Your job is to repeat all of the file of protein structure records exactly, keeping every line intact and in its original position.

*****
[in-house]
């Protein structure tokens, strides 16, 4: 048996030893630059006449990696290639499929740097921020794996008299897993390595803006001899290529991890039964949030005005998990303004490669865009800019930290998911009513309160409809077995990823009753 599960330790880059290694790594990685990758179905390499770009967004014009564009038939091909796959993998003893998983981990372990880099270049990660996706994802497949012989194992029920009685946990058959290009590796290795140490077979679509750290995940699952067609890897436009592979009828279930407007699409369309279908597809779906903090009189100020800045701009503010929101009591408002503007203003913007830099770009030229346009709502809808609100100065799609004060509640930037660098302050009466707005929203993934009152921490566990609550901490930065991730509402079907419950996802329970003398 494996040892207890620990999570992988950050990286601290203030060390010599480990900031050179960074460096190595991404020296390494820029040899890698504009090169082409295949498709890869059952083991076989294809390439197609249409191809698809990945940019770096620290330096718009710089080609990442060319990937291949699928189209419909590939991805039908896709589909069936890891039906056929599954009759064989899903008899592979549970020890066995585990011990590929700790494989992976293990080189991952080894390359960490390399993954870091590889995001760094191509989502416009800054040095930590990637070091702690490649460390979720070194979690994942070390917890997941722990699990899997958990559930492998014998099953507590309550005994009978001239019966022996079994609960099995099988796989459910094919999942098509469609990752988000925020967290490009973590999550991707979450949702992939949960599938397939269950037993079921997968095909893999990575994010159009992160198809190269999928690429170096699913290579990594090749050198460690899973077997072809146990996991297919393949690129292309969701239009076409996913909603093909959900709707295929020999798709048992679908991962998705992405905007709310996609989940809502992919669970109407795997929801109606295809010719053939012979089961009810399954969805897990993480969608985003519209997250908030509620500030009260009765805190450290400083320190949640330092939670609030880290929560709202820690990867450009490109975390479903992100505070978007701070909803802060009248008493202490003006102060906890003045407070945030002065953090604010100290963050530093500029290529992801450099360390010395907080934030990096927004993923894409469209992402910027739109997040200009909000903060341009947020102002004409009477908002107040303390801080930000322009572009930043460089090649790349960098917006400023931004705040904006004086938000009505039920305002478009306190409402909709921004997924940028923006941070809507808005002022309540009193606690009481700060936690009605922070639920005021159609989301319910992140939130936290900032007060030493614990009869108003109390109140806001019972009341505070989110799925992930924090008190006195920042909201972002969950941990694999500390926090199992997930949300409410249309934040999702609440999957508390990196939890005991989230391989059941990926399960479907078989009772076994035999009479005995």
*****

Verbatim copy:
[in-house]
């Protein structure tokens, strides 16, 4: 048996030893630059006449990696290639499929740097921020794996008299897993390595803006001899290529991890039964949030005005998990303004490669865009800019930290998911009513309160409809077995990823009753 599960330790880059290694790594990685990758179905390499770009967004014009564009038939091909796959993998003893998983981990372990880099270049990660996706994802497949012989194992029920009685946990058959290009590796290795140490077979679509750290995940699952067609890897436009592979009828279930407007699409369309279908597809779906903090009189100020800045701009503010929101009591408002503007203003913007830099770009030229346009709502809808609100100065799609004060509640930037660098302050009466707005929203993934009152921490566990609550901490930065991730509402079907419950996802329970003398 494996040892207890620990999570992988950050990286601290203030060390010599480990900031050179960074460096190595991404020296390494820029040899890698504009090169082409295949498709890869059952083991076989294809390439197609249409191809698809990945940019770096620290330096718009710089080609990442060319990937291949699928189209419909590939991805039908896709589909069936890891039906056929599954009759064989899903008899592979549970020890066995585990011990590929700790494989992976293990080189991952080894390359960490390399993954870091590889995001760094191509989502416009800054040095930590990637070091702690490649460390979720070194979690994942070390917890997941722990699990899997958990559930492998014998099953507590309550005994009978001239019966022996079994609960099995099988796989459910094919999942098509469609990752988000925020967290490009973590999550991707979450949702992939949960599938397939269950037993079921997968095909893999990575994010159009992160198809190269999928690429170096699913290579990594090749050198460690899973077997072809146990996991297919393949690129292309969701239009076409996913909603093909959900709707295929020999798709048992679908991962998705992405905007709310996609989940809502992919669970109407795997929801109606295809010719053939012979089961009810399954969805897990993480969608985003519209997250908030509620500030009260009765805190450290400083320190949640330092939670609030880290929560709202820690990867450009490109975390479903992100505070978007701070909803802060009248008493202490003006102060906890003045407070945030002065953090604010100290963050530093500029290529992801450099360390010395907080934030990096927004993923894409469209992402910027739109997040200009909000903060341009947020102002004409009477908002107040303390801080930000322009572009930043460089090649790349960098917006400023931004705040904006004086938000009505039920305002478009306190409402909709921004997924940028923006941070809507808005002022309540009193606690009481700060936690009605922070639920005021159609989301319910992140939130936290900032007060030493614990009869108003109390109140806001019972009341505070989110799925992930924090008190006195920042909201972002969950941990694999500390926090199992997930949300409410249309934040999702609440999957508390990196939890005991989230391989059941990926399960479907078989009772076994035999009479005995």